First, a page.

Can you give our readers a brief image about education in South Korea?
There are many reasons behind the rapid development of modern-day South Korea. Many experts say the main source of this is education.
Around 72% of students who graduate from high school go to college. The number of women who go to college is higher than that of men.
I am glad to say that the number of women wanting to become judges and high-ranking government officers is almost equal to men.
There is quite a strong trend to complete higher education, regardless of the gender.
Since South Korea is that advanced in education, is there any cooperation between Egypt and South Korea in that regard?
South Korea has a competitive edge in the field of manufacturing, and the engineering departments in South Korean universities have a very good reputation. Through the process of establishing new educational institutes or developing existing ones, creating job opportunities for youth, and setting up student-exchange programmes, we aim at contributing to Egypt’s rapid development.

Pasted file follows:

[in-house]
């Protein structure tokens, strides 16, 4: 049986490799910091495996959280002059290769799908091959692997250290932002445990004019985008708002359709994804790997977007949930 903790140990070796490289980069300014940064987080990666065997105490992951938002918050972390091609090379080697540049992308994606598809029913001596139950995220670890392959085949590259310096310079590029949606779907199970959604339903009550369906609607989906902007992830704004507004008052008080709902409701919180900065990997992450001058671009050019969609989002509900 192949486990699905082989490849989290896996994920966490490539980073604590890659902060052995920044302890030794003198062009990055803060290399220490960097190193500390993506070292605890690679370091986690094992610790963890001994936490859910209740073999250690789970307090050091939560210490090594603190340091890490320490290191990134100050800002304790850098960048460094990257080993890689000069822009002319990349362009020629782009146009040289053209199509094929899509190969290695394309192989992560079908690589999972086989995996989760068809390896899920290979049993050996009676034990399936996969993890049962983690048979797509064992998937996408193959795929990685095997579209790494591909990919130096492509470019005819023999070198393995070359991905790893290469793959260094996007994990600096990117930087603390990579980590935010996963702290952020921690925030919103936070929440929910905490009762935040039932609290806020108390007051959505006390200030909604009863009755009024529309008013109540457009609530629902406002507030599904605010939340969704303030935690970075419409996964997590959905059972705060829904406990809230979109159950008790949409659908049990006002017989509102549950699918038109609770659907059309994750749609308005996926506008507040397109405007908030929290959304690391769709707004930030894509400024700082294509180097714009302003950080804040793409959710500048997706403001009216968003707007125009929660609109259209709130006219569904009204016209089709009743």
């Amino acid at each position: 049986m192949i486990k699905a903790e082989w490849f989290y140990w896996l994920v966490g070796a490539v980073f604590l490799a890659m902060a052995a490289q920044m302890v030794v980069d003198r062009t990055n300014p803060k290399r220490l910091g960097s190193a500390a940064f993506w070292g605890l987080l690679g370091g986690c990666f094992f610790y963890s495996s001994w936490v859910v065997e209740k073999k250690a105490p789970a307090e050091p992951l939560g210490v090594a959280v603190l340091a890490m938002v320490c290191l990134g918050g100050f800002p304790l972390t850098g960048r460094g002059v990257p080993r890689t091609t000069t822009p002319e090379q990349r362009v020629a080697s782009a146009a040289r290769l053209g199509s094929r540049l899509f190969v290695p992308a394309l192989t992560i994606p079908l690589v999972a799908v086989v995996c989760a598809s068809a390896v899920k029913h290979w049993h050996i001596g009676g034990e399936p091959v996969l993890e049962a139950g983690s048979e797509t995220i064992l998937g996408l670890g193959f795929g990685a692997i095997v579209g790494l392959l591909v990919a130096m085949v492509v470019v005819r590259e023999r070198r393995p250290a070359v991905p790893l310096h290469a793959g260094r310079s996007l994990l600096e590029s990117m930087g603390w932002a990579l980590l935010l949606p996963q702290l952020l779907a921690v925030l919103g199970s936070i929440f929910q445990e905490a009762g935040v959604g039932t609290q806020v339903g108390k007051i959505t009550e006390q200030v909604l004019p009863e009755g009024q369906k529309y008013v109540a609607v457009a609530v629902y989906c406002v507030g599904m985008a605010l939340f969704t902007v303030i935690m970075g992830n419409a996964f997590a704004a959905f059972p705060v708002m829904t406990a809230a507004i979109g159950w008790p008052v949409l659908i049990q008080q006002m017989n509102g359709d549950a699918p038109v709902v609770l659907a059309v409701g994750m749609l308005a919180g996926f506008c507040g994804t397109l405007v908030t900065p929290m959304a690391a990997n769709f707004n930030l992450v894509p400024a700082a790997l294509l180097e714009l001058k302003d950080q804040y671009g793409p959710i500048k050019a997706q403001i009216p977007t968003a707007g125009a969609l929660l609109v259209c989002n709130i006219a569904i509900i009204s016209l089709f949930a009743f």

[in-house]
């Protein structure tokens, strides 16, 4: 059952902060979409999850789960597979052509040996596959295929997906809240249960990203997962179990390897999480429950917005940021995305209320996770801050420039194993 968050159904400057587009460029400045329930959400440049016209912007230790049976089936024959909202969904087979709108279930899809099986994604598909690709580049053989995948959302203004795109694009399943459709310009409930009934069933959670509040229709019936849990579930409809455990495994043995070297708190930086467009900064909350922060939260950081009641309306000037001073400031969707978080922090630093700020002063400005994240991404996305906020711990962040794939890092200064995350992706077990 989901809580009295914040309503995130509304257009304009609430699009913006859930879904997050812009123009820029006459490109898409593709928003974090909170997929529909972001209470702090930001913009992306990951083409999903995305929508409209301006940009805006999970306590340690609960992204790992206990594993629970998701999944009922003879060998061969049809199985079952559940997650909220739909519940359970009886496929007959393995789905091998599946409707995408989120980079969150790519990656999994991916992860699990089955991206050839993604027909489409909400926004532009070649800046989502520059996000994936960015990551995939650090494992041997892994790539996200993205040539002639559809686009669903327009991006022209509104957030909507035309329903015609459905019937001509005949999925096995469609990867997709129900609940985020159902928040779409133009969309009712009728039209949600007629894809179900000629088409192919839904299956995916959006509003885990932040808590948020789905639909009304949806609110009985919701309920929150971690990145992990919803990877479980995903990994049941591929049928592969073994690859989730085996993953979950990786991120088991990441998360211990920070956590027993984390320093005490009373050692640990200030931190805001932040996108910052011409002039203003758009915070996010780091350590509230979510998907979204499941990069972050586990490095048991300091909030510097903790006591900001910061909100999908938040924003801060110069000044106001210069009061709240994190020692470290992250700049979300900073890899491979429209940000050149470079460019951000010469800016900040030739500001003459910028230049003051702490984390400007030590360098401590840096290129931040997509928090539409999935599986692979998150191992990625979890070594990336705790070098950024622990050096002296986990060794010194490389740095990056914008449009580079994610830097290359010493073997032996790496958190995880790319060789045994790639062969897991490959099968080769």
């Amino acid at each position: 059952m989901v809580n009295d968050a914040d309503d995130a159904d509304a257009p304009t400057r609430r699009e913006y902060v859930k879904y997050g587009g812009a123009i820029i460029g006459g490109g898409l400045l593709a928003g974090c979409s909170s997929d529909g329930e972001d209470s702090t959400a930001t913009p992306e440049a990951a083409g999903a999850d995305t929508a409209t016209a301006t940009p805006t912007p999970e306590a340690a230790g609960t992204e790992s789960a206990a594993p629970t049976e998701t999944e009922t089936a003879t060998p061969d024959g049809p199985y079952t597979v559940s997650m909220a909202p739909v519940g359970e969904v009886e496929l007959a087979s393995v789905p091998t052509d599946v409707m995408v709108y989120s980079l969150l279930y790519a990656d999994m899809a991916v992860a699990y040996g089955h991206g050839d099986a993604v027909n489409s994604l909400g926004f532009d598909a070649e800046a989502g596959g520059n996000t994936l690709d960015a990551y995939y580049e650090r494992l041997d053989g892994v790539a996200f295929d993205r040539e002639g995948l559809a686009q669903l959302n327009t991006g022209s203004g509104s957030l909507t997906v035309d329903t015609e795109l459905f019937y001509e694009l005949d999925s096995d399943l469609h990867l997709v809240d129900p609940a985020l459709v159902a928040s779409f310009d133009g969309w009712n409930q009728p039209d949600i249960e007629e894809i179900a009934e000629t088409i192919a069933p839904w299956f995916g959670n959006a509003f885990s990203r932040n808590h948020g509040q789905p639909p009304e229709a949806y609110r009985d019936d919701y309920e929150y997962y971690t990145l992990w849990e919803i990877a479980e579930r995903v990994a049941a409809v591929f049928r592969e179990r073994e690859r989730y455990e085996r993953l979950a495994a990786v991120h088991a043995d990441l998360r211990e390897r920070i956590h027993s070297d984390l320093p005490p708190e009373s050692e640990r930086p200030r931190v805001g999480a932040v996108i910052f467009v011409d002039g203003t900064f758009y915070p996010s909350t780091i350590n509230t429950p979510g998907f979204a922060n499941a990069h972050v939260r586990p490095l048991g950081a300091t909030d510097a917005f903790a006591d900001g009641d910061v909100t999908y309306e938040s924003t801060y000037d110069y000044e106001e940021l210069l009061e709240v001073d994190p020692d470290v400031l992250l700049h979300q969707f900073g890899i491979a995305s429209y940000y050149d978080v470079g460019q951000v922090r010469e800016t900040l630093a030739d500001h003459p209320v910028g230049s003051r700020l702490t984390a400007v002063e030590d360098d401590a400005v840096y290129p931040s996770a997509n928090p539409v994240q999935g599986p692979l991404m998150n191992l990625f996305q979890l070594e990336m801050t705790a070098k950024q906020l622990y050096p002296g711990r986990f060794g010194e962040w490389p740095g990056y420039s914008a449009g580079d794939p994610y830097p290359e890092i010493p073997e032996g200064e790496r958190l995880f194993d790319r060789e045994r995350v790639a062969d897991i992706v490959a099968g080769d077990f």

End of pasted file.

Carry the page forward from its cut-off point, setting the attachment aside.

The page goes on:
As we would like to share our experience with many countries, including Egypt, we contributed a lot to the education here.
Firstly, we contributed via occasional educational programmes. We established automotive-repair centres across Egypt, to train Egyptian youth. These centres were established through grants from the South Korean government. I believe it is a very positive step to create job opportunities for the youth.
Secondly, and this is of great importance, when Egyptian President Abdel Fattah Al-Sisi paid an official visit to South Korea last year, he agreed with the South Korean president to establish a technological college in Egypt, as South Korea is the global leader in manufacturing.
I feel optimistic in this regard as South Korea’s educational system produces numerous qualified engineers.
In addition to the technological college, we are going to upgrade the engineering department at Assiut University.
How will both be funded?
Both projects will be funded directly through a formal grant from the South Korean government. The first project costs $5.7m and the second $2m.
How about the student-exchange programme?
Over the past ten years, 1,300 Egyptian students were invited to South Korea. The aim of sending them was to achieve a PhD degree, a Master’s degree, and to be trained—mostly in technical fields, including construction and engineering.